Essential Social Media Advice for Graduates


Statistics now show that nearly 40% of graduates are still seeking employment six months after graduating, however using social media properly can definitely help to ensure you do not end up in this position.

Some people are scared of the implications of social media on job applications and opt for the ‘name changing’ technique. I advise the opposite – utilise social media to its full potential rather than trying to conceal it.

It is now known that one of the first things a potential employer will do is search social media platforms to try and get an understanding of the kind of person you are, therefore use this to your potential and show that you are the kind of person they are looking for.

Don’t change your name on Facebook and make all other social media platforms private, use them to your professional advantage and sell yourself to any potential employer.

Before you start applying for jobs, have a go at Googling yourself and see just what an employer may see.


The biggie. Make sure to create a LinkedIn account and fill it out properly. LinkedIn has more than one hundred and twenty million users and can be a critical tool for graduates trying to secure a job.

Try and work out what kind of industry you want to enter before you set up a LinkedIn account, and then focus your profile towards this. This will be important for knowing what groups of people you will want to connect with once you have set up your profile.

Have a think about what email you use to register with your LinkedIn account. A somewhat immature email address from your teenage years may put off potential employers when looking at your profile. Use an email address you would find appropriate for putting on your CV – usually one without ‘xoxo’ in it. This is a good piece of advice to adopt for any form of graduate job applications.

The photo! The photo is extremely important and helps the employer put a face to your name. Use a photo dressed as if you were going for an interview in your chosen industry. The LinkedIn photo is a key area where people go wrong; weekend photos are for Facebook – not LinkedIn. The photo should feature only you from the shoulders up looking comfortable, friendly and approachable.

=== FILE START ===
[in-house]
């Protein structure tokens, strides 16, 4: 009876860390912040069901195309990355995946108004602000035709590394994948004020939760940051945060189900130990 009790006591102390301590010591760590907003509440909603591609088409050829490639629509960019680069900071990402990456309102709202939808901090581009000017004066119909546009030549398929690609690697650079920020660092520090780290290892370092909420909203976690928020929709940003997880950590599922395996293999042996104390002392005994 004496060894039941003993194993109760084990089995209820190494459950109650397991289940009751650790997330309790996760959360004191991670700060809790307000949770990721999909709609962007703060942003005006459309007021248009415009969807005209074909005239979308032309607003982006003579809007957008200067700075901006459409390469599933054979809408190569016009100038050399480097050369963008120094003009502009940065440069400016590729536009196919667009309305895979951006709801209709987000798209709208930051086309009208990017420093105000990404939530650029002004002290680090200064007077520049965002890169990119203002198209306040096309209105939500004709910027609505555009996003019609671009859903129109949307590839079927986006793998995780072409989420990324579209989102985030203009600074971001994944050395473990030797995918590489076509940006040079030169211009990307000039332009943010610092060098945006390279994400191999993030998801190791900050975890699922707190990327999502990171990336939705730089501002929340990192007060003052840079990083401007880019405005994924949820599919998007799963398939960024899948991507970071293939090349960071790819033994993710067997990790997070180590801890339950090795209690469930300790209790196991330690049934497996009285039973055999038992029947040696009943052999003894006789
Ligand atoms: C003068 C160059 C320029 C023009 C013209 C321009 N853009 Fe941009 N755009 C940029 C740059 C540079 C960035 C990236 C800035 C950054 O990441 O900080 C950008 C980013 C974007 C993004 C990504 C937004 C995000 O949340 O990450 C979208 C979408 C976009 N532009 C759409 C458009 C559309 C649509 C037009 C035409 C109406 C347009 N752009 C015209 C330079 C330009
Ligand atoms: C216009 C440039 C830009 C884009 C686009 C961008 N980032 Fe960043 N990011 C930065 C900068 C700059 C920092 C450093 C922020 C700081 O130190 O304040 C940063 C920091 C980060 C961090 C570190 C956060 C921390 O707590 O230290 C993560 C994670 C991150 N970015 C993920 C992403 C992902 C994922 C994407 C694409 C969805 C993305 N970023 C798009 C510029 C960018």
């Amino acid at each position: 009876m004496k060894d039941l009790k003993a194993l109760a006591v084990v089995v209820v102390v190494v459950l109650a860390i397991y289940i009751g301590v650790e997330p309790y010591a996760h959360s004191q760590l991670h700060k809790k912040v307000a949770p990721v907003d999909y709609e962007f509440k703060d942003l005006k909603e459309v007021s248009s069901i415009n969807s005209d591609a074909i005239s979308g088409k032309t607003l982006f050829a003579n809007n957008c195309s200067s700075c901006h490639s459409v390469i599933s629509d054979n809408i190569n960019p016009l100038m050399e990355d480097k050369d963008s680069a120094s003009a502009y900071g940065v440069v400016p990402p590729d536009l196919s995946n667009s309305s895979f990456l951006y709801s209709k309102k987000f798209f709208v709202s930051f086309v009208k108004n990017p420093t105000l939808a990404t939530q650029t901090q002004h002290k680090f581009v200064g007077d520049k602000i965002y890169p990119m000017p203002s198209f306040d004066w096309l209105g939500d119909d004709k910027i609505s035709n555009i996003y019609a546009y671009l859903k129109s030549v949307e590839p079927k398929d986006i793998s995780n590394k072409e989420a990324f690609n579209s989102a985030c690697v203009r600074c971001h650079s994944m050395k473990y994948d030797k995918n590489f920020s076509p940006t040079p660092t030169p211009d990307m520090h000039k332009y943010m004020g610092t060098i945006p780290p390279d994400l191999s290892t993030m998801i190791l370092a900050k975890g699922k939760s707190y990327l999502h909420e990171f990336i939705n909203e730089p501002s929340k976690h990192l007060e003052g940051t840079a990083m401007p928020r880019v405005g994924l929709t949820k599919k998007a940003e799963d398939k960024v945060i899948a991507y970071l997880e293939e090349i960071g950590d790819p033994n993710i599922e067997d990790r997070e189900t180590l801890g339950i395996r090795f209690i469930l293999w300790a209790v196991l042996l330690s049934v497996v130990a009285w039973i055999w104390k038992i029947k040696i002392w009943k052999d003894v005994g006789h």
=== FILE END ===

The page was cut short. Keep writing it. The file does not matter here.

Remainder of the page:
In many ways Twitter can tell an employer as much about you as a CV, so use it to its full potential. If you have any work you would like to show off Twitter is a great place to do so, using relevant hashtags to reach a wide audience – who knows who may see it. ‘Pin’ any particularly impressive posts to the top of your profile so it is the first thing anyone would see.

It is probably good advice to not vent too much on Twitter, keep it light hearted and positive. If this is what you regularly use Twitter for, it may be a good idea to keep your profile private.

Use Twitter to follow companies you are interested in as they may post information about upcoming positions. It will also allow you to familiarise yourself with their posts and keep you up to date with the latest trends and developments in the industry. Retweet relevant articles in your field also, to show that you are actively interested and up to date.

Be prepared to play the long game – that is, making the initial point of contact with a company you are interested in and slowly building up a relationship over time. With a lot of patience this could perhaps result in a job offer further down the road. Be careful not to Tweet too many companies at once, as it will become clear that you are not genuinely interested and are simply playing a numbers game and hoping for the best.


Instagram is a great platform to show off your personality through images and videos. It is a space to display all the interesting things you do and exciting places you go, to confirm to any employer that you are a balanced and well-rounded individual.

It is important to post the right kind of images and video’s however. Think about what impression your images convey, for example too many selfie’s may give the impression that you are vein. Selfie’s are fine and encompass a huge section of Instagram, but be careful to use in moderation.


Although social media is extremely important, don’t neglect other more traditional channels when trying to land a graduate job.

A lot of management teams will be made up of people without a digital, social media savvy background and therefore don’t forget to focus attention on more conventional forms also. A strong profile across social media platforms will only help you so far, you need to ensure you have an impressive, eye catching CV and strong interview skills also.

Make sure your CV is full of plenty of colour – do not let it get lost in a sea of black text on white paper. Don’t be afraid to think outside the box and use a different way to display the same information, making it more eye-catching and striking. If it looks boring and dull a potential employer will probably not go to the effort to check you out on social media. Draw them in and make them want to find out more about you!

So off you go and untag those drunken photos from 2011 and spend the evening crafting your LinkedIn profile. Social media has numerous pros and cons in today’s society, but used in the right way it can be a major help for the graduate seeking employment.

Jen Haughton Photograph

Jen Haughton

Community Manager